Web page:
What was most significant was that the same gangs, who would be shooting or trying to maimed each other, would see their members walking the very same roads late at night after a match at the Mindoo Philip Park, discussing the match, sharing a marijuana joint, and actually wishing each other the best.
Throughout the duration of the tournament, there was no criminal activity in the ghetto areas, and at the games, which were played at night, with a double-header nightly, there who no police presence. The plan was to extend the tournament to the island, but failure by the Government of the day to do what was needed collectively cut the programme off at the knees.
What is noticeable was that every cent received was accounted for to all the contributors, and this is a practice which has sent many in the private sector diving for cover when approached for sponsorship. Persons must understand that sponsorship for sports is an investment in the development of our people, and not an avenue for self-aggrandizement.
Then a Buju Banton fund-raising concert was torpedoed when the singer was arrested over a number of illicit drug and gun charges in the USA. The proceeds from this concert was to further finance sports programmes, and to assist the elderly where needed.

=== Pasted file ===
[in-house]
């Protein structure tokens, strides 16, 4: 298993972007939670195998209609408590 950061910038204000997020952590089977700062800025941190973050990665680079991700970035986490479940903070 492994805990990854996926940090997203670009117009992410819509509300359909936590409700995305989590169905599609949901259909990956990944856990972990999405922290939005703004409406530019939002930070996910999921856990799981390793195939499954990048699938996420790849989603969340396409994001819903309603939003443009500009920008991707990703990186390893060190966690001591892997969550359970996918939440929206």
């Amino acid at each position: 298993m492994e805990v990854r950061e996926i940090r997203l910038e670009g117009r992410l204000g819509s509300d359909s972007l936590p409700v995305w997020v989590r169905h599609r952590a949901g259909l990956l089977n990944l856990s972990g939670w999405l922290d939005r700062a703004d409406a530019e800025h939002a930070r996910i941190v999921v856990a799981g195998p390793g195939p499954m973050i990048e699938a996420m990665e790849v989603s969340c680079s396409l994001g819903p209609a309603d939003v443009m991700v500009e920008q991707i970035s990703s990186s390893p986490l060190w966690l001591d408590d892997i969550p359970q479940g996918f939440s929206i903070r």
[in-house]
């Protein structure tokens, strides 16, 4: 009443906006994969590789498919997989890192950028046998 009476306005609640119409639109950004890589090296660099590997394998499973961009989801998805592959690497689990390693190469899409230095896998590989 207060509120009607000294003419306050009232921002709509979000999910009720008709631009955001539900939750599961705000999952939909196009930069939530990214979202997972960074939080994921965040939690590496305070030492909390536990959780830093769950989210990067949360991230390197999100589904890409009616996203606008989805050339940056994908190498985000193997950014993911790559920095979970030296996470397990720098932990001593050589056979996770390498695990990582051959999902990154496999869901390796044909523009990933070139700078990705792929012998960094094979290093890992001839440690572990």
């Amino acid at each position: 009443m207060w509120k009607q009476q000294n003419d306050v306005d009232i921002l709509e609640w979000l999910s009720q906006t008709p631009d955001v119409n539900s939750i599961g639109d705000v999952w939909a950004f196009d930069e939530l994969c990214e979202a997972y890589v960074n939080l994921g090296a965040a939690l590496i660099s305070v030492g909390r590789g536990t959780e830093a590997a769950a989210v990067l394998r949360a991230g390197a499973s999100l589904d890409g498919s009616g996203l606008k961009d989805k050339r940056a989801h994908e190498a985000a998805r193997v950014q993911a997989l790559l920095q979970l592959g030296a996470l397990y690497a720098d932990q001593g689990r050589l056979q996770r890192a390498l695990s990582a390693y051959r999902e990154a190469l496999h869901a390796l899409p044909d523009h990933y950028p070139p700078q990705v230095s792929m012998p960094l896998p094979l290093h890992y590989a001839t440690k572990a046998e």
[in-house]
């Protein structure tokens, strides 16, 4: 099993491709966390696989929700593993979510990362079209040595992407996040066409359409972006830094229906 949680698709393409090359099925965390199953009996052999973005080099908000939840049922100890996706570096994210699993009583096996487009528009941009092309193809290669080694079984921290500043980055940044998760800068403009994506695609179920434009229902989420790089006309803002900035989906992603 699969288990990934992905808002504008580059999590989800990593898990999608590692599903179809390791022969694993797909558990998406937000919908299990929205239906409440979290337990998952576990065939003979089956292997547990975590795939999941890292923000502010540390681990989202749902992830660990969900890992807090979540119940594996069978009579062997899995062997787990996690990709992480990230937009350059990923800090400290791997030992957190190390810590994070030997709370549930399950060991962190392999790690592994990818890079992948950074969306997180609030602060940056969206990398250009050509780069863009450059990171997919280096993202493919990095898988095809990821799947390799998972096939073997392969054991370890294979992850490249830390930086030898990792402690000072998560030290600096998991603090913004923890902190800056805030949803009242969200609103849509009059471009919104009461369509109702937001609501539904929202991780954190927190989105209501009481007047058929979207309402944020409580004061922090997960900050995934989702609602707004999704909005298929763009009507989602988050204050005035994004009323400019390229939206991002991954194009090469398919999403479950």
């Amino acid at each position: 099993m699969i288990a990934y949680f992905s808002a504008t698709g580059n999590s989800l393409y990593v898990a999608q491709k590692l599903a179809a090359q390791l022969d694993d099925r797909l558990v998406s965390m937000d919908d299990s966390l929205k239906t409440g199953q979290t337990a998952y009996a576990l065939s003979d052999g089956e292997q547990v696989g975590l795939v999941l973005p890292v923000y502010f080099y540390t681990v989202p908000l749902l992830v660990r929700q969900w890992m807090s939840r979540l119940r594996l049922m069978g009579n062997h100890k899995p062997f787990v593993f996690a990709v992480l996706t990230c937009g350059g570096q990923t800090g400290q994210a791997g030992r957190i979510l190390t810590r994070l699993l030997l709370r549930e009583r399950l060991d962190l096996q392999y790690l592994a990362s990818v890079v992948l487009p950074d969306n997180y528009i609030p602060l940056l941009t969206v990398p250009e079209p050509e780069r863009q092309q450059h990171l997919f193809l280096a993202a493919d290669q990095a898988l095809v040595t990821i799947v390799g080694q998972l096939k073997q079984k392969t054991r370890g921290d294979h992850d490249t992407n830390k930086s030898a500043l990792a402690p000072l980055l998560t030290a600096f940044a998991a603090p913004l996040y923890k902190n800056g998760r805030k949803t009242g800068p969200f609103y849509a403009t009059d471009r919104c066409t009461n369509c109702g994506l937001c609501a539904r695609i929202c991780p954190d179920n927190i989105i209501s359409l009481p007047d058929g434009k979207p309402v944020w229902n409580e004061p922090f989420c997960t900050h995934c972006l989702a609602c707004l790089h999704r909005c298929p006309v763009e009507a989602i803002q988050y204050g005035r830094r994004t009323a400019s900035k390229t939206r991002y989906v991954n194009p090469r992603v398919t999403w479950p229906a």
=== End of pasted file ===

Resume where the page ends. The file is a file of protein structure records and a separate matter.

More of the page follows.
The Searchlight newspaper must be applauded for such an editorial, but unless our public and private sector leaders come to realize that sports is the fourth pillar in the socio-economic development of the Caribbean, then we all will continue to wash our hands and wipe them on the ground.
The Tuesday, September 13, 2016 Searchlight editorial further states, “At the recent Olympics in Rio de Janeiro, SVG faded in comparison with athletes from Grenada and St Lucia to name a couple, and even a 40-year-old veteran from St Kitts, the venerable Kim Collins, must have made us all ask, what is wrong with us? Aside from this level though, there is tremendous potential to harness our enthusiasm and employ it at the local, community and school level, in all fields of sport, and to use it as a deterrent and a weapon against crime.â
According to the editorial, “Sport is far easier to succeed in such an initiative than pan, though we will have to contend with the egos of some administrators, coaches and commentators. It will also require a focused and targeted approach, combining the support and active participation of the National Lotteries Authority, the sporting associations, the Ministry of Education, sporting clubs, communities and the Government of SVG.â